The letter said: 'We appreciate this is a complex task requiring difficult judgements, and we ask for your help, as the GP central to the care of these patients, in achieving this.'

In a separate letter, England's chief medical officer Professor Chris Whitty asked GPs to add to the list of most vulnerable patients using their 'clinical judgement'.

The letter said: 'You may know of specific additional patients in your practice who you think are particularly high risk.

'On the other hand there are a limited number of people that we can shield effectively or for whom this highly socially isolating measure would be proportionate on health grounds; many patients who fulfil the criteria may after discussion with you prefer not to be placed under such strict isolation for what will be a prolonged period.' 

Patients who will be contacted by NHS England

1. Solid organ transplant recipients

2. People with specific cancers

• People with cancer who are undergoing active chemotherapy or radical radiotherapy for lung cancer

• People with cancers of the blood or bone marrow such as leukaemia, lymphoma or myeloma who are at any stage of treatment

• People having immunotherapy or other continuing antibody treatments for cancer

• People having other targeted cancer treatments which can affect the immune system, such as protein kinase inhibitors or PARP inhibitors.

• People who have had bone marrow or stem cell transplants in the last 6 months, or who are still taking immunosuppression drugs.

3. People with severe respiratory conditions including all cystic fibrosis, severe asthma and severe COPD

4. People with rare diseases and inborn errors of metabolism that significantly increase the risk of infections (such as SCID, homozygous sickle cell disease)

5. People on immunosuppression therapies sufficient to significantly increase risk of infection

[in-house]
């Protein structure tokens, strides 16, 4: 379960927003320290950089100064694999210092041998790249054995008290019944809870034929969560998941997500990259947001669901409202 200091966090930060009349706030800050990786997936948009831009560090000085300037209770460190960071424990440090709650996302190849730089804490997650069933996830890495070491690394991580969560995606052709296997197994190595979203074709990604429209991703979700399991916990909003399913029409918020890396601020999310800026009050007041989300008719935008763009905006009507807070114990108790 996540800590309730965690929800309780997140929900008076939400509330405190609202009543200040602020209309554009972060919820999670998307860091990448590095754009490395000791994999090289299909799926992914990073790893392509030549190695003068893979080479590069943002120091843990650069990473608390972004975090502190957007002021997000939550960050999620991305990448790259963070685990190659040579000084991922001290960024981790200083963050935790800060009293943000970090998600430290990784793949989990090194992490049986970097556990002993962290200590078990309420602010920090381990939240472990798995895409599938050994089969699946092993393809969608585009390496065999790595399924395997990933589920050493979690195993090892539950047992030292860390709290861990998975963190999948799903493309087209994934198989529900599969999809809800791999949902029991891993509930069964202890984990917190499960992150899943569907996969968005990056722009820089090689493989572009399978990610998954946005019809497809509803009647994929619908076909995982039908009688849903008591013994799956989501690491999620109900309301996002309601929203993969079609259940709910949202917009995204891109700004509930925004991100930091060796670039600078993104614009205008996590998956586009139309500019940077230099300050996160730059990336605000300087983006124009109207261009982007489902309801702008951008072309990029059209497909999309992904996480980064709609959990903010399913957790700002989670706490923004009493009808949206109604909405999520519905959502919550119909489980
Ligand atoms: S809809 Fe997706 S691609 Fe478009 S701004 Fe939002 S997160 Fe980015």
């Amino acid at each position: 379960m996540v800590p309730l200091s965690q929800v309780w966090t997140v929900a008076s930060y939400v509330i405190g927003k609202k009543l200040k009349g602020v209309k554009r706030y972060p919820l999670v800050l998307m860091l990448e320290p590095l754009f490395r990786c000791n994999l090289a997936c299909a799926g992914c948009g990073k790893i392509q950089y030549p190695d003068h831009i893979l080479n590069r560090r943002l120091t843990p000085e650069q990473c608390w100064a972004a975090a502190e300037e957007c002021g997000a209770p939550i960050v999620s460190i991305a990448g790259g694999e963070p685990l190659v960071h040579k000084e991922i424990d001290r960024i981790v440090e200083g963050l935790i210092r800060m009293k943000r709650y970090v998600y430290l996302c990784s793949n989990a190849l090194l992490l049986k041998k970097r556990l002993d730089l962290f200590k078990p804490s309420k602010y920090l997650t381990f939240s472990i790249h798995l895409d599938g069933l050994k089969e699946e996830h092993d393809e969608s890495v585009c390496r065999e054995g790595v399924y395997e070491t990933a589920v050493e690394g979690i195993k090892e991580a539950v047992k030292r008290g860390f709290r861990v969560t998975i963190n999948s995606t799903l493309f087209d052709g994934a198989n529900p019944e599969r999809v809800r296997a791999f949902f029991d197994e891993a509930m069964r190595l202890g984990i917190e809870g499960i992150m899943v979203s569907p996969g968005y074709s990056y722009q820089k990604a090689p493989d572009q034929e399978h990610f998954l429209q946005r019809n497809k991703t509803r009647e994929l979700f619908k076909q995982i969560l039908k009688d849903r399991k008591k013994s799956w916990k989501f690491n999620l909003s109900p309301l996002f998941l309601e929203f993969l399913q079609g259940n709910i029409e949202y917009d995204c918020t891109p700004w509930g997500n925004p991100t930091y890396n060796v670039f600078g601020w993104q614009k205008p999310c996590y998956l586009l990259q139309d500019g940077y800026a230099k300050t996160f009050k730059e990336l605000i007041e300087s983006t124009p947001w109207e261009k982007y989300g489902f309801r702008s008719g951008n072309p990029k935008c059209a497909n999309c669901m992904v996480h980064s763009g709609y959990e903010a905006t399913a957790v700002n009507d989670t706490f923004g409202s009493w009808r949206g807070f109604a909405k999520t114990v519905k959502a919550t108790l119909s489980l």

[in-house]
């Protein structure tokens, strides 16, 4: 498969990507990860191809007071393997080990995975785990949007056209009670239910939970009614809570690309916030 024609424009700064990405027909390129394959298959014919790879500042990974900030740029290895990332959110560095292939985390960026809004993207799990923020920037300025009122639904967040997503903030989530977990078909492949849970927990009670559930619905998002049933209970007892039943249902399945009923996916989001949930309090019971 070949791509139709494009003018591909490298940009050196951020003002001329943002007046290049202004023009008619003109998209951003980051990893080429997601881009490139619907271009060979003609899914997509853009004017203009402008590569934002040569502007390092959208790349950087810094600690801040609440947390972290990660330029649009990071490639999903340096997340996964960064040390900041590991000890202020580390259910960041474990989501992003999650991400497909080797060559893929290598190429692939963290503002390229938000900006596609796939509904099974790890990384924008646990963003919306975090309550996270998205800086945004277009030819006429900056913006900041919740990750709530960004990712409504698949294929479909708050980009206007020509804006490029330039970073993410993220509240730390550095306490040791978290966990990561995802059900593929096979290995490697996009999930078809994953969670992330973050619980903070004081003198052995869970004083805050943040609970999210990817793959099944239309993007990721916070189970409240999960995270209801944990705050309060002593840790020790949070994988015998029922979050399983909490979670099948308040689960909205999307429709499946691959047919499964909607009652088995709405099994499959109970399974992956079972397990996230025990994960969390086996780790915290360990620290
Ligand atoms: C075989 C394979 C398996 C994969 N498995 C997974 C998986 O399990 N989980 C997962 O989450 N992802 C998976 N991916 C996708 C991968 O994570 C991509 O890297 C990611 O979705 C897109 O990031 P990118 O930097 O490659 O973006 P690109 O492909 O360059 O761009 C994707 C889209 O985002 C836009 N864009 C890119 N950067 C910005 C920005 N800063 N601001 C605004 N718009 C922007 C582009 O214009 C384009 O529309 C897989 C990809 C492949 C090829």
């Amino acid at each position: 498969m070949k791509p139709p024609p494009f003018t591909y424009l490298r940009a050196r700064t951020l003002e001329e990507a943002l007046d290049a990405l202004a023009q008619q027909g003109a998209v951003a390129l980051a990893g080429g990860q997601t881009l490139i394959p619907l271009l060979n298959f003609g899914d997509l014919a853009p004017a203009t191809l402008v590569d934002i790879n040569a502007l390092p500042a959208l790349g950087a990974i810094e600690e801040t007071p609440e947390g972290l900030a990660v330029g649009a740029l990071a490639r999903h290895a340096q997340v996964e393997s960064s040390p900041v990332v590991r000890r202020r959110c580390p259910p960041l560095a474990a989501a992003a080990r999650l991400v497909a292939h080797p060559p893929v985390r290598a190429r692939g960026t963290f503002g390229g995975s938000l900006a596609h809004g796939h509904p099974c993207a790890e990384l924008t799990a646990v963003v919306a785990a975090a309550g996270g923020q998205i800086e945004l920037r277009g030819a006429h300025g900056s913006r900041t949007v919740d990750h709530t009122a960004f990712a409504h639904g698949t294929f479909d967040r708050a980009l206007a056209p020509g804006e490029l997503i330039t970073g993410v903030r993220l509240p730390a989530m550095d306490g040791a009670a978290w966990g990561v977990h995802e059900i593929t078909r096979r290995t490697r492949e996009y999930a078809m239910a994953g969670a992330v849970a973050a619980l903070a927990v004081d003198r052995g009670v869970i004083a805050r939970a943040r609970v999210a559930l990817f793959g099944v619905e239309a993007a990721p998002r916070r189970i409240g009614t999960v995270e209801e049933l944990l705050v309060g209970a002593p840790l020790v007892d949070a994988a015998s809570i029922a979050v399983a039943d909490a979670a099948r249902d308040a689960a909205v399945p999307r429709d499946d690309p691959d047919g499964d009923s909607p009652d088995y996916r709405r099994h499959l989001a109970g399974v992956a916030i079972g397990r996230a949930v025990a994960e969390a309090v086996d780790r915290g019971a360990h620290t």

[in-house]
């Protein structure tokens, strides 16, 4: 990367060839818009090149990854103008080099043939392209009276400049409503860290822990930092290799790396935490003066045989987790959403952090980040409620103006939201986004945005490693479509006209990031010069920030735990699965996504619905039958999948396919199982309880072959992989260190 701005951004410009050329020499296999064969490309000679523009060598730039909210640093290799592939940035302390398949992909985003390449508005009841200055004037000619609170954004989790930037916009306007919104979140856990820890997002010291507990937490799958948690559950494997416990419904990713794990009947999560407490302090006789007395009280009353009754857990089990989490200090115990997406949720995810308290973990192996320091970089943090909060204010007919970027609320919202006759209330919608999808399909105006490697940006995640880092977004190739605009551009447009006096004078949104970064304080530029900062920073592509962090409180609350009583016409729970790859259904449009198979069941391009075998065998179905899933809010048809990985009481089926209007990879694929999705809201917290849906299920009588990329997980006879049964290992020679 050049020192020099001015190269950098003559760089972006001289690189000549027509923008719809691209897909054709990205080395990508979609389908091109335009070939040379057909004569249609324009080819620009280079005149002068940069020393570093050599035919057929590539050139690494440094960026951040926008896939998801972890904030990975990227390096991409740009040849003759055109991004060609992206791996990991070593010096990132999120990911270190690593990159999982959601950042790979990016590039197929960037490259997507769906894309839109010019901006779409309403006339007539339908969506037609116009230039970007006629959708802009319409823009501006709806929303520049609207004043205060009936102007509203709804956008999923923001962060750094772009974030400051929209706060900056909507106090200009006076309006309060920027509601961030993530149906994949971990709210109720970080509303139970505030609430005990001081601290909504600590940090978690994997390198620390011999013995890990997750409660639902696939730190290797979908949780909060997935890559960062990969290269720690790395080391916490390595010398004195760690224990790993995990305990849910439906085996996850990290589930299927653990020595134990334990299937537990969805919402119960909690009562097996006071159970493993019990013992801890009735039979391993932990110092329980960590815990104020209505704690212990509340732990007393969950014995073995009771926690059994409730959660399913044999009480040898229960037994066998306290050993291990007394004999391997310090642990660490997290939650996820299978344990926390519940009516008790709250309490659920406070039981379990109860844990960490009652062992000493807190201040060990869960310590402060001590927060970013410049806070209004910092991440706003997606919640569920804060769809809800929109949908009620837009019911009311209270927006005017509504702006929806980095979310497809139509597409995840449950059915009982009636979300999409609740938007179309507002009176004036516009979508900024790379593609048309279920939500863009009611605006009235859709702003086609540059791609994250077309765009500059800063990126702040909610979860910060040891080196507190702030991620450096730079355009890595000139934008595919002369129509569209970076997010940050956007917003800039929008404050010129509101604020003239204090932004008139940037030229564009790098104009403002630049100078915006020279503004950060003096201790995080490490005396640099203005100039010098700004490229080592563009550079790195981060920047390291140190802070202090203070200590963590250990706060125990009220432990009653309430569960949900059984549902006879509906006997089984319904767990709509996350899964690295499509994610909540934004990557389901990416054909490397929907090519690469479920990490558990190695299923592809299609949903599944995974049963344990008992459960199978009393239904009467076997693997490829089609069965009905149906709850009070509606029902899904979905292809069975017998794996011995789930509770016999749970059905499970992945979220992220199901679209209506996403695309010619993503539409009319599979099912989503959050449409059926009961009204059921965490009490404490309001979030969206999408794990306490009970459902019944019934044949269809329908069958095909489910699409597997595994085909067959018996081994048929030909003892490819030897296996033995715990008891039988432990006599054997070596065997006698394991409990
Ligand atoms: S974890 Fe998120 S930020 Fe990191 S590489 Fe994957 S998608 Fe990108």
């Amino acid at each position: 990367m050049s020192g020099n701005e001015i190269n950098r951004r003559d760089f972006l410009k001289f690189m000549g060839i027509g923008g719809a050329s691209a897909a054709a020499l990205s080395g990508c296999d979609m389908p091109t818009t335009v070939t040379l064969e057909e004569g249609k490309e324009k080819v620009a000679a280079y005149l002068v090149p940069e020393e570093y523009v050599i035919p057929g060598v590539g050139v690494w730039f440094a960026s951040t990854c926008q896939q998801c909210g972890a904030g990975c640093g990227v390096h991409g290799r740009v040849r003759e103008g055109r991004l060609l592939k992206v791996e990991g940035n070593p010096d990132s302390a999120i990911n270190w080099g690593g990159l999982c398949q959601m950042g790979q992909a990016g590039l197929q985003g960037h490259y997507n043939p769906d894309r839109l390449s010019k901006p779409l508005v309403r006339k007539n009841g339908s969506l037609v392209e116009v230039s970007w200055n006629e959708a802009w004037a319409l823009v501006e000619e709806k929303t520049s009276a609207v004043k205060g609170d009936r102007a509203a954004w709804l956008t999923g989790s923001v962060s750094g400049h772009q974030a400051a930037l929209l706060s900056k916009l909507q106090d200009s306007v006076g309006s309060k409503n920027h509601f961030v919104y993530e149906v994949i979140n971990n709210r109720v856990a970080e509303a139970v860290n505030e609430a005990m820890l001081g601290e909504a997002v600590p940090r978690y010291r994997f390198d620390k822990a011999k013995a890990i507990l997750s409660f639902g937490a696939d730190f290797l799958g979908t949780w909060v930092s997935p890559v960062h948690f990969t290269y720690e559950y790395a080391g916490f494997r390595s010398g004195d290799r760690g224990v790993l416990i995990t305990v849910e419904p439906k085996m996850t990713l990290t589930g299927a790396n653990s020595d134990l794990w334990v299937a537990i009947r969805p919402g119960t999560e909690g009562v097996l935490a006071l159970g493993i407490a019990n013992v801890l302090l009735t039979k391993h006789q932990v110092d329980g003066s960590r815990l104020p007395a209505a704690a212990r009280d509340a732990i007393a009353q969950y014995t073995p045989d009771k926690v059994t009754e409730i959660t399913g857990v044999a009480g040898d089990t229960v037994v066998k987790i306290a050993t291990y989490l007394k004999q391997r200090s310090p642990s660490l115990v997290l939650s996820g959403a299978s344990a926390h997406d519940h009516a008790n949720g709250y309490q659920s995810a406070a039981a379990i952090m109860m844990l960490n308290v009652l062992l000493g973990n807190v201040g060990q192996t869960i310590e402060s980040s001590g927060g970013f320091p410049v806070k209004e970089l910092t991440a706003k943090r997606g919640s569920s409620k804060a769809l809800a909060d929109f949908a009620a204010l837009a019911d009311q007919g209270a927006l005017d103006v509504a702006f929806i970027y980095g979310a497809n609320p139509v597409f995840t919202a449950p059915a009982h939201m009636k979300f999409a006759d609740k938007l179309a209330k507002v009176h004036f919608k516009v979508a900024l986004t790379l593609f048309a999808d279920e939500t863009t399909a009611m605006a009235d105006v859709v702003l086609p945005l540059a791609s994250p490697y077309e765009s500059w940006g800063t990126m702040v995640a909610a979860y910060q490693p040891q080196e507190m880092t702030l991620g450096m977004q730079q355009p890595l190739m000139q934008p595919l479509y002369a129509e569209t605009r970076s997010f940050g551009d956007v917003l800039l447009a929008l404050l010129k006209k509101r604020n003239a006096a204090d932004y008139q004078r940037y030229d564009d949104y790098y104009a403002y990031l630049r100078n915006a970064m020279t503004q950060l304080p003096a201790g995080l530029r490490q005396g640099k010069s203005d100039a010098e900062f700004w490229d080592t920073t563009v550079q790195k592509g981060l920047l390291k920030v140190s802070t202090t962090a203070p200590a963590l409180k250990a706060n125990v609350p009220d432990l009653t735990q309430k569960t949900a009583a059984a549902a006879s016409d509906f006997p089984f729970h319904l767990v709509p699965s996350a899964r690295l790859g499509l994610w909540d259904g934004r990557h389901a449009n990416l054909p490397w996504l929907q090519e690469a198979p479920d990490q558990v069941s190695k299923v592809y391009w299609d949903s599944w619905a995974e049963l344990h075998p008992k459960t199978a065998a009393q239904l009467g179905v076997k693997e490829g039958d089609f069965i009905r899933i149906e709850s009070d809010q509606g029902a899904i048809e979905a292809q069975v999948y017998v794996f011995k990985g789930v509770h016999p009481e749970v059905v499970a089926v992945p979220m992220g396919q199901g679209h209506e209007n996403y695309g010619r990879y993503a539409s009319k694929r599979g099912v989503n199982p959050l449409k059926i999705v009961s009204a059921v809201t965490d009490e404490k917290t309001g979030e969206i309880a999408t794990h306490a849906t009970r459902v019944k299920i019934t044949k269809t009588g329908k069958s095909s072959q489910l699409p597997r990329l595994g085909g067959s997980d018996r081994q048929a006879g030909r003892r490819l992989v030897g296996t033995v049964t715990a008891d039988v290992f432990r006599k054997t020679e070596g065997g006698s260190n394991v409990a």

6. People who are pregnant with significant heart disease, congenital or acquired

Source: NHS England


Xxxx

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Re: Pandemics & Tesco's policy
« Reply #181 on: 25-03-20, 06:54PM »
Team filling nightshift  is this still being done  managers surely you cant make staff to do it

tumshie

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Re: Pandemics & Tesco's policy
« Reply #182 on: 25-03-20, 07:05PM »
How on earth do you start a new topic on this forum there is no options at all

To start a new topic, you need to be a VLH supporter for a donation of £4.

http://www.verylittlehelps.com/index.php?page=15

TheAnonymousWorker

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Re: Pandemics & Tesco's policy
« Reply #183 on: 25-03-20, 07:32PM »
Been told by management “isolation is only 7 days paid. After that you can come back in or move onto the ordinary sickness policy”. Anyone or preferably any other managers able to give comment on this? Thanks

madness

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Re: Pandemics & Tesco's policy
« Reply #184 on: 25-03-20, 07:47PM »
7 days if you live on your own. if you live with someone with it then 14 days as you are going to get it from them in a few days so gives time for you to get clear of it.

Welshie

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Re: Pandemics & Tesco's policy
« Reply #185 on: 26-03-20, 12:15AM »
Hello all. I'm in a position now where I'm looking to have to go on a lifestyle break unpaid as I consider myself at risk but do not fall under the government risk (I work on the floor). I cannot for the life of me find the form to complete though. Would any of you be able to find the link please?

It's an extended leave form , you can download and print yourself if needed . I was able to pick one up in store no problem.

Welshie

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Re: Pandemics & Tesco's policy
« Reply #186 on: 26-03-20, 12:19AM »
I think I am in the vulnerable category, as with rheumatism I am immunosuppressed (and qualify for free flu jab) I'm not due back in until Thursday, but I don't really want to risk my health any more. Should I wait for NHS letter which we are supposed to be getting this week, or should I just phone in and say I'm not coming in for 12 weeks?